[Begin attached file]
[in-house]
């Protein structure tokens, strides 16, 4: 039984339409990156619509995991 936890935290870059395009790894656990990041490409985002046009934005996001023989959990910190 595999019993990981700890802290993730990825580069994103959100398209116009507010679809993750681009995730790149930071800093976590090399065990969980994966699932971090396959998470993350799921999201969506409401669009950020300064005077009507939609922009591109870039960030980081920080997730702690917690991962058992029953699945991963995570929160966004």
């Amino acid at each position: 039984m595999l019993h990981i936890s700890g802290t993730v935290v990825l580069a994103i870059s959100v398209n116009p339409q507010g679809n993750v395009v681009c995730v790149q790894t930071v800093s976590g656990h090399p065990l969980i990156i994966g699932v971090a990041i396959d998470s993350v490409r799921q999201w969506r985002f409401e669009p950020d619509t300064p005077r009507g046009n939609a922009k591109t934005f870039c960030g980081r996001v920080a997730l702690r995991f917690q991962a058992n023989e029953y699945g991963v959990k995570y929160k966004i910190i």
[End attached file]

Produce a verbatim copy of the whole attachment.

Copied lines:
[in-house]
């Protein structure tokens, strides 16, 4: 039984339409990156619509995991 936890935290870059395009790894656990990041490409985002046009934005996001023989959990910190 595999019993990981700890802290993730990825580069994103959100398209116009507010679809993750681009995730790149930071800093976590090399065990969980994966699932971090396959998470993350799921999201969506409401669009950020300064005077009507939609922009591109870039960030980081920080997730702690917690991962058992029953699945991963995570929160966004």
């Amino acid at each position: 039984m595999l019993h990981i936890s700890g802290t993730v935290v990825l580069a994103i870059s959100v398209n116009p339409q507010g679809n993750v395009v681009c995730v790149q790894t930071v800093s976590g656990h090399p065990l969980i990156i994966g699932v971090a990041i396959d998470s993350v490409r799921q999201w969506r985002f409401e669009p950020d619509t300064p005077r009507g046009n939609a922009k591109t934005f870039c960030g980081r996001v920080a997730l702690r995991f917690q991962a058992n023989e029953y699945g991963v959990k995570y929160k966004i910190i």